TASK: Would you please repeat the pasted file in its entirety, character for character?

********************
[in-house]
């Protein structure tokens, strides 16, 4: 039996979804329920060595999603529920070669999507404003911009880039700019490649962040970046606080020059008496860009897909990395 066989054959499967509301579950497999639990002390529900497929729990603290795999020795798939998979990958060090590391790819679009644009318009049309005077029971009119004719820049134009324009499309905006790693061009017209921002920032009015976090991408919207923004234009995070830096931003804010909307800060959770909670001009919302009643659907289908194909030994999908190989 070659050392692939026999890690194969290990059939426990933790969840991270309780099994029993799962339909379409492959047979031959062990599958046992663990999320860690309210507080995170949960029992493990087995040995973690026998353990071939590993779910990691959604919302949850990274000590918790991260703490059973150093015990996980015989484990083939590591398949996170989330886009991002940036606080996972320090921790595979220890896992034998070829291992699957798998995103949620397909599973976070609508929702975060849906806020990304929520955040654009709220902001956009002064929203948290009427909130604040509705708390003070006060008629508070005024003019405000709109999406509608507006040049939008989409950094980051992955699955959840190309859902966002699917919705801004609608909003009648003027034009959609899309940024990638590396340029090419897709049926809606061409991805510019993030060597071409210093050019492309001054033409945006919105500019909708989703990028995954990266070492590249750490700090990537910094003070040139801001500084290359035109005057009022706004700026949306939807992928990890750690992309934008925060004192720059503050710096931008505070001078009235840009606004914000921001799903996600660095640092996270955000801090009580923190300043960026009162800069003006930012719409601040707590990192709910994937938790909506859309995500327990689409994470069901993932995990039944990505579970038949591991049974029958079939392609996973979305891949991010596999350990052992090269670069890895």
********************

[in-house]
């Protein structure tokens, strides 16, 4: 039996979804329920060595999603529920070669999507404003911009880039700019490649962040970046606080020059008496860009897909990395 066989054959499967509301579950497999639990002390529900497929729990603290795999020795798939998979990958060090590391790819679009644009318009049309005077029971009119004719820049134009324009499309905006790693061009017209921002920032009015976090991408919207923004234009995070830096931003804010909307800060959770909670001009919302009643659907289908194909030994999908190989 070659050392692939026999890690194969290990059939426990933790969840991270309780099994029993799962339909379409492959047979031959062990599958046992663990999320860690309210507080995170949960029992493990087995040995973690026998353990071939590993779910990691959604919302949850990274000590918790991260703490059973150093015990996980015989484990083939590591398949996170989330886009991002940036606080996972320090921790595979220890896992034998070829291992699957798998995103949620397909599973976070609508929702975060849906806020990304929520955040654009709220902001956009002064929203948290009427909130604040509705708390003070006060008629508070005024003019405000709109999406509608507006040049939008989409950094980051992955699955959840190309859902966002699917919705801004609608909003009648003027034009959609899309940024990638590396340029090419897709049926809606061409991805510019993030060597071409210093050019492309001054033409945006919105500019909708989703990028995954990266070492590249750490700090990537910094003070040139801001500084290359035109005057009022706004700026949306939807992928990890750690992309934008925060004192720059503050710096931008505070001078009235840009606004914000921001799903996600660095640092996270955000801090009580923190300043960026009162800069003006930012719409601040707590990192709910994937938790909506859309995500327990689409994470069901993932995990039944990505579970038949591991049974029958079939392609996973979305891949991010596999350990052992090269670069890895």